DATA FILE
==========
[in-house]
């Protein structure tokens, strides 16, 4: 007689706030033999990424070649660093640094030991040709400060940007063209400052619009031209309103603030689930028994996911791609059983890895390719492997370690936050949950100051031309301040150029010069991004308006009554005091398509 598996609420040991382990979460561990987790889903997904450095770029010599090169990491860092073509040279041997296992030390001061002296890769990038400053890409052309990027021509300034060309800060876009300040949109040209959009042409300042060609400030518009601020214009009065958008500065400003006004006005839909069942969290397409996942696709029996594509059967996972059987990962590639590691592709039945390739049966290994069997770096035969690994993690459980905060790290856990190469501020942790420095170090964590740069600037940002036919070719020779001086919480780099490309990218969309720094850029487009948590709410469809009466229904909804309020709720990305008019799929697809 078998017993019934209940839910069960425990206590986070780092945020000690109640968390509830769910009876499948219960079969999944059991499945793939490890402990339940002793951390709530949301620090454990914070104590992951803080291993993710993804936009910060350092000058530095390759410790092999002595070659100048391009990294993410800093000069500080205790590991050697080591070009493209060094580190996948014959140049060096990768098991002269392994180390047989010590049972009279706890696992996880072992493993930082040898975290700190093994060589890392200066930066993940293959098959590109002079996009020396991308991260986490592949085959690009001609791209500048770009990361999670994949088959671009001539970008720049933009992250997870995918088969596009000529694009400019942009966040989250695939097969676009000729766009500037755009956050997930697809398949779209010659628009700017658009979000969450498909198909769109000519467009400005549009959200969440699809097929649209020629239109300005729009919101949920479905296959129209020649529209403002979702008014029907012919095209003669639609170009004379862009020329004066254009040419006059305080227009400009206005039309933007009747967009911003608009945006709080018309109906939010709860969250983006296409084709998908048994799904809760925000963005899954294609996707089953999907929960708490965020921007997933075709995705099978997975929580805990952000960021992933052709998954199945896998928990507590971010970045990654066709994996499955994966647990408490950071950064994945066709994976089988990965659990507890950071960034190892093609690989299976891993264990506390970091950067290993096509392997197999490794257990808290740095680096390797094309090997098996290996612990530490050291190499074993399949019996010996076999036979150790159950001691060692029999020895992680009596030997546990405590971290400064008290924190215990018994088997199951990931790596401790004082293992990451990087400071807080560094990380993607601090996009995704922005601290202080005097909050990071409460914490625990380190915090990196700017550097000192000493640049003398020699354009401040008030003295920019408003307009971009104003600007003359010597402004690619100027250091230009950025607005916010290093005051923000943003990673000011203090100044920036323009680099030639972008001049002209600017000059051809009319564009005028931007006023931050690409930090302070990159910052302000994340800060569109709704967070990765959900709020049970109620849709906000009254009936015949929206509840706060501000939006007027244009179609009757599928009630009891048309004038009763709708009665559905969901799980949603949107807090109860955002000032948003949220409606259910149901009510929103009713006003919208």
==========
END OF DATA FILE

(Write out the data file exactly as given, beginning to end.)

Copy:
[in-house]
């Protein structure tokens, strides 16, 4: 007689706030033999990424070649660093640094030991040709400060940007063209400052619009031209309103603030689930028994996911791609059983890895390719492997370690936050949950100051031309301040150029010069991004308006009554005091398509 598996609420040991382990979460561990987790889903997904450095770029010599090169990491860092073509040279041997296992030390001061002296890769990038400053890409052309990027021509300034060309800060876009300040949109040209959009042409300042060609400030518009601020214009009065958008500065400003006004006005839909069942969290397409996942696709029996594509059967996972059987990962590639590691592709039945390739049966290994069997770096035969690994993690459980905060790290856990190469501020942790420095170090964590740069600037940002036919070719020779001086919480780099490309990218969309720094850029487009948590709410469809009466229904909804309020709720990305008019799929697809 078998017993019934209940839910069960425990206590986070780092945020000690109640968390509830769910009876499948219960079969999944059991499945793939490890402990339940002793951390709530949301620090454990914070104590992951803080291993993710993804936009910060350092000058530095390759410790092999002595070659100048391009990294993410800093000069500080205790590991050697080591070009493209060094580190996948014959140049060096990768098991002269392994180390047989010590049972009279706890696992996880072992493993930082040898975290700190093994060589890392200066930066993940293959098959590109002079996009020396991308991260986490592949085959690009001609791209500048770009990361999670994949088959671009001539970008720049933009992250997870995918088969596009000529694009400019942009966040989250695939097969676009000729766009500037755009956050997930697809398949779209010659628009700017658009979000969450498909198909769109000519467009400005549009959200969440699809097929649209020629239109300005729009919101949920479905296959129209020649529209403002979702008014029907012919095209003669639609170009004379862009020329004066254009040419006059305080227009400009206005039309933007009747967009911003608009945006709080018309109906939010709860969250983006296409084709998908048994799904809760925000963005899954294609996707089953999907929960708490965020921007997933075709995705099978997975929580805990952000960021992933052709998954199945896998928990507590971010970045990654066709994996499955994966647990408490950071950064994945066709994976089988990965659990507890950071960034190892093609690989299976891993264990506390970091950067290993096509392997197999490794257990808290740095680096390797094309090997098996290996612990530490050291190499074993399949019996010996076999036979150790159950001691060692029999020895992680009596030997546990405590971290400064008290924190215990018994088997199951990931790596401790004082293992990451990087400071807080560094990380993607601090996009995704922005601290202080005097909050990071409460914490625990380190915090990196700017550097000192000493640049003398020699354009401040008030003295920019408003307009971009104003600007003359010597402004690619100027250091230009950025607005916010290093005051923000943003990673000011203090100044920036323009680099030639972008001049002209600017000059051809009319564009005028931007006023931050690409930090302070990159910052302000994340800060569109709704967070990765959900709020049970109620849709906000009254009936015949929206509840706060501000939006007027244009179609009757599928009630009891048309004038009763709708009665559905969901799980949603949107807090109860955002000032948003949220409606259910149901009510929103009713006003919208």